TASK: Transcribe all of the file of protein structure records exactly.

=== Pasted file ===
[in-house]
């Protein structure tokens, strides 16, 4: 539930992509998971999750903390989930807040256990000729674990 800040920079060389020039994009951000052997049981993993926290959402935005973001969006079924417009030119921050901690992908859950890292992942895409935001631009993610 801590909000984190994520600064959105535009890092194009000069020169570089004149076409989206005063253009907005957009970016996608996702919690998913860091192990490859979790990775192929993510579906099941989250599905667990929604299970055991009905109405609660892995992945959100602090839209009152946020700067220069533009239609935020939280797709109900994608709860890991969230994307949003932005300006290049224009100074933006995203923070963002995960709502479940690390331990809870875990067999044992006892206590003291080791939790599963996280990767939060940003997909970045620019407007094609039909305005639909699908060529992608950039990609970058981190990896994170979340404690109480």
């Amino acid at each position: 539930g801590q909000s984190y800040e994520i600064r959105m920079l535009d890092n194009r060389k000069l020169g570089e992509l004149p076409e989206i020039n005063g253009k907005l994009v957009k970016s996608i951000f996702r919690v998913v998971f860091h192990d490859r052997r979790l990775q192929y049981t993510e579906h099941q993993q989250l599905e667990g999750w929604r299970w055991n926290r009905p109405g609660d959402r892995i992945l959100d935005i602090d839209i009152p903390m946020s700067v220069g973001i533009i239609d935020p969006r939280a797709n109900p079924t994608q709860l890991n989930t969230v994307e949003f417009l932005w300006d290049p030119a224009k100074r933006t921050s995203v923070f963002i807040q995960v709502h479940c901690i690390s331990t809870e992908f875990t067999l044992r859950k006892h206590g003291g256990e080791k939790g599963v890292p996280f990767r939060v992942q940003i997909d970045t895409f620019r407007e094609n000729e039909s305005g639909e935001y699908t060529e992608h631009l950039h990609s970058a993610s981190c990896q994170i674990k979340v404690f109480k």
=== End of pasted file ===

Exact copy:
[in-house]
């Protein structure tokens, strides 16, 4: 539930992509998971999750903390989930807040256990000729674990 800040920079060389020039994009951000052997049981993993926290959402935005973001969006079924417009030119921050901690992908859950890292992942895409935001631009993610 801590909000984190994520600064959105535009890092194009000069020169570089004149076409989206005063253009907005957009970016996608996702919690998913860091192990490859979790990775192929993510579906099941989250599905667990929604299970055991009905109405609660892995992945959100602090839209009152946020700067220069533009239609935020939280797709109900994608709860890991969230994307949003932005300006290049224009100074933006995203923070963002995960709502479940690390331990809870875990067999044992006892206590003291080791939790599963996280990767939060940003997909970045620019407007094609039909305005639909699908060529992608950039990609970058981190990896994170979340404690109480």
């Amino acid at each position: 539930g801590q909000s984190y800040e994520i600064r959105m920079l535009d890092n194009r060389k000069l020169g570089e992509l004149p076409e989206i020039n005063g253009k907005l994009v957009k970016s996608i951000f996702r919690v998913v998971f860091h192990d490859r052997r979790l990775q192929y049981t993510e579906h099941q993993q989250l599905e667990g999750w929604r299970w055991n926290r009905p109405g609660d959402r892995i992945l959100d935005i602090d839209i009152p903390m946020s700067v220069g973001i533009i239609d935020p969006r939280a797709n109900p079924t994608q709860l890991n989930t969230v994307e949003f417009l932005w300006d290049p030119a224009k100074r933006t921050s995203v923070f963002i807040q995960v709502h479940c901690i690390s331990t809870e992908f875990t067999l044992r859950k006892h206590g003291g256990e080791k939790g599963v890292p996280f990767r939060v992942q940003i997909d970045t895409f620019r407007e094609n000729e039909s305005g639909e935001y699908t060529e992608h631009l950039h990609s970058a993610s981190c990896q994170i674990k979340v404690f109480k």